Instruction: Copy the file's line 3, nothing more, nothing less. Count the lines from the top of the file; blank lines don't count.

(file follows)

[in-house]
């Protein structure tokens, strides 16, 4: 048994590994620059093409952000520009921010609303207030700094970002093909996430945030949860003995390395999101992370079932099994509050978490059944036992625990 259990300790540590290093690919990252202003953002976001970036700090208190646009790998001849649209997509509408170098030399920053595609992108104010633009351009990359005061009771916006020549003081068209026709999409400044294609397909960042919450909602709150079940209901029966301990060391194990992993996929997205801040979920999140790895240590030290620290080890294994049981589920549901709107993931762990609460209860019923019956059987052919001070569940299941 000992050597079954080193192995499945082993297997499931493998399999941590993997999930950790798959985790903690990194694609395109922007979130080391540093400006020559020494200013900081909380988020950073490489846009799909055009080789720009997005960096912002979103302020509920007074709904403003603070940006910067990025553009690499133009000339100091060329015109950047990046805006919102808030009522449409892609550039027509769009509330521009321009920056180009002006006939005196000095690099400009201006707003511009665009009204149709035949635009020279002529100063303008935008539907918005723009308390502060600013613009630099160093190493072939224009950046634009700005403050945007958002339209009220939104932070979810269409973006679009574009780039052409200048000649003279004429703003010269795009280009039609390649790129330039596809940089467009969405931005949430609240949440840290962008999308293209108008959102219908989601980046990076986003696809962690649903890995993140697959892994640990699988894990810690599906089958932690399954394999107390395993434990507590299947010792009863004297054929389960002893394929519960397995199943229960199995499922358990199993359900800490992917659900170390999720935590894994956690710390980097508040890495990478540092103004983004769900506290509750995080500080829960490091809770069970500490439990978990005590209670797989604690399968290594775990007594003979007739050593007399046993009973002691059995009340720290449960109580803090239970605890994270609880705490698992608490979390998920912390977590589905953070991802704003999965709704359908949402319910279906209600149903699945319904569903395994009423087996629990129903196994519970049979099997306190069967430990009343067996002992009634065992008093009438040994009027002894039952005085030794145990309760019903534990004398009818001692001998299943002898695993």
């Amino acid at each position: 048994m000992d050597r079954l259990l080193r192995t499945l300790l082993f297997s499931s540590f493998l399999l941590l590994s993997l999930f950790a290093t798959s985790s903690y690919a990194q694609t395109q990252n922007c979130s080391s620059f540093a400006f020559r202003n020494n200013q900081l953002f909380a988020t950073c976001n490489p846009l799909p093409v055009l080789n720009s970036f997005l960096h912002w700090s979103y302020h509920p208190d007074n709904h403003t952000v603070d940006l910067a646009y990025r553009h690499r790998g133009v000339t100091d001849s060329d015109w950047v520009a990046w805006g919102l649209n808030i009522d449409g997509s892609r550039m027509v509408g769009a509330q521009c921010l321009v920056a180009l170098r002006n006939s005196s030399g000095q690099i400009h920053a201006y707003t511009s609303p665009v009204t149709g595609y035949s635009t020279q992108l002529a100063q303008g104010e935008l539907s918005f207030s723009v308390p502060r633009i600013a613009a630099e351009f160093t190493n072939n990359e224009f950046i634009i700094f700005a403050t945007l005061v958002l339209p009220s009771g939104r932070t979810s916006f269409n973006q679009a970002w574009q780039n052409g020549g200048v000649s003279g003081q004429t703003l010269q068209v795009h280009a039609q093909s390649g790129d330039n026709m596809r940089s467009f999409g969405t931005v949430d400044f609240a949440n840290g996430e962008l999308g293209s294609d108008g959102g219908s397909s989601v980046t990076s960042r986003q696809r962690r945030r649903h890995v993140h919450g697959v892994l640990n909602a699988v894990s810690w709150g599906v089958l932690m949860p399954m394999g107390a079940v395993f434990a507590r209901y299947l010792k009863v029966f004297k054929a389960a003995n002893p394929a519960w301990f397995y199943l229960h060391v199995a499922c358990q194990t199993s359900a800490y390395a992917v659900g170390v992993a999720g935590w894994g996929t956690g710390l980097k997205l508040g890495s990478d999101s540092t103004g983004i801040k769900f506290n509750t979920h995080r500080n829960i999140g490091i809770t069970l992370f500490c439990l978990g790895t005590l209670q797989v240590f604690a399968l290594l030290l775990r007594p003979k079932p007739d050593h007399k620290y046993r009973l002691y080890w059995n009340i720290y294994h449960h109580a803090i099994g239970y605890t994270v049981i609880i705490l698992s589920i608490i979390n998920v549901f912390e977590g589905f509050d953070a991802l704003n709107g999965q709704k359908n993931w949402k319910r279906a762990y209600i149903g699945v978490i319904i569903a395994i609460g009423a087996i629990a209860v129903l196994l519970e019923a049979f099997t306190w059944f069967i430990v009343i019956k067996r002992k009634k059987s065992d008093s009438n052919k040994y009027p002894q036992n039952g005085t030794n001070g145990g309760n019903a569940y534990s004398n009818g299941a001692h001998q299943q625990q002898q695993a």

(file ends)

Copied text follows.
């Amino acid at each position: 048994m000992d050597r079954l259990l080193r192995t499945l300790l082993f297997s499931s540590f493998l399999l941590l590994s993997l999930f950790a290093t798959s985790s903690y690919a990194q694609t395109q990252n922007c979130s080391s620059f540093a400006f020559r202003n020494n200013q900081l953002f909380a988020t950073c976001n490489p846009l799909p093409v055009l080789n720009s970036f997005l960096h912002w700090s979103y302020h509920p208190d007074n709904h403003t952000v603070d940006l910067a646009y990025r553009h690499r790998g133009v000339t100091d001849s060329d015109w950047v520009a990046w805006g919102l649209n808030i009522d449409g997509s892609r550039m027509v509408g769009a509330q521009c921010l321009v920056a180009l170098r002006n006939s005196s030399g000095q690099i400009h920053a201006y707003t511009s609303p665009v009204t149709g595609y035949s635009t020279q992108l002529a100063q303008g104010e935008l539907s918005f207030s723009v308390p502060r633009i600013a613009a630099e351009f160093t190493n072939n990359e224009f950046i634009i700094f700005a403050t945007l005061v958002l339209p009220s009771g939104r932070t979810s916006f269409n973006q679009a970002w574009q780039n052409g020549g200048v000649s003279g003081q004429t703003l010269q068209v795009h280009a039609q093909s390649g790129d330039n026709m596809r940089s467009f999409g969405t931005v949430d400044f609240a949440n840290g996430e962008l999308g293209s294609d108008g959102g219908s397909s989601v980046t990076s960042r986003q696809r962690r945030r649903h890995v993140h919450g697959v892994l640990n909602a699988v894990s810690w709150g599906v089958l932690m949860p399954m394999g107390a079940v395993f434990a507590r209901y299947l010792k009863v029966f004297k054929a389960a003995n002893p394929a519960w301990f397995y199943l229960h060391v199995a499922c358990q194990t199993s359900a800490y390395a992917v659900g170390v992993a999720g935590w894994g996929t956690g710390l980097k997205l508040g890495s990478d999101s540092t103004g983004i801040k769900f506290n509750t979920h995080r500080n829960i999140g490091i809770t069970l992370f500490c439990l978990g790895t005590l209670q797989v240590f604690a399968l290594l030290l775990r007594p003979k079932p007739d050593h007399k620290y046993r009973l002691y080890w059995n009340i720290y294994h449960h109580a803090i099994g239970y605890t994270v049981i609880i705490l698992s589920i608490i979390n998920v549901f912390e977590g589905f509050d953070a991802l704003n709107g999965q709704k359908n993931w949402k319910r279906a762990y209600i149903g699945v978490i319904i569903a395994i609460g009423a087996i629990a209860v129903l196994l519970e019923a049979f099997t306190w059944f069967i430990v009343i019956k067996r002992k009634k059987s065992d008093s009438n052919k040994y009027p002894q036992n039952g005085t030794n001070g145990g309760n019903a569940y534990s004398n009818g299941a001692h001998q299943q625990q002898q695993a």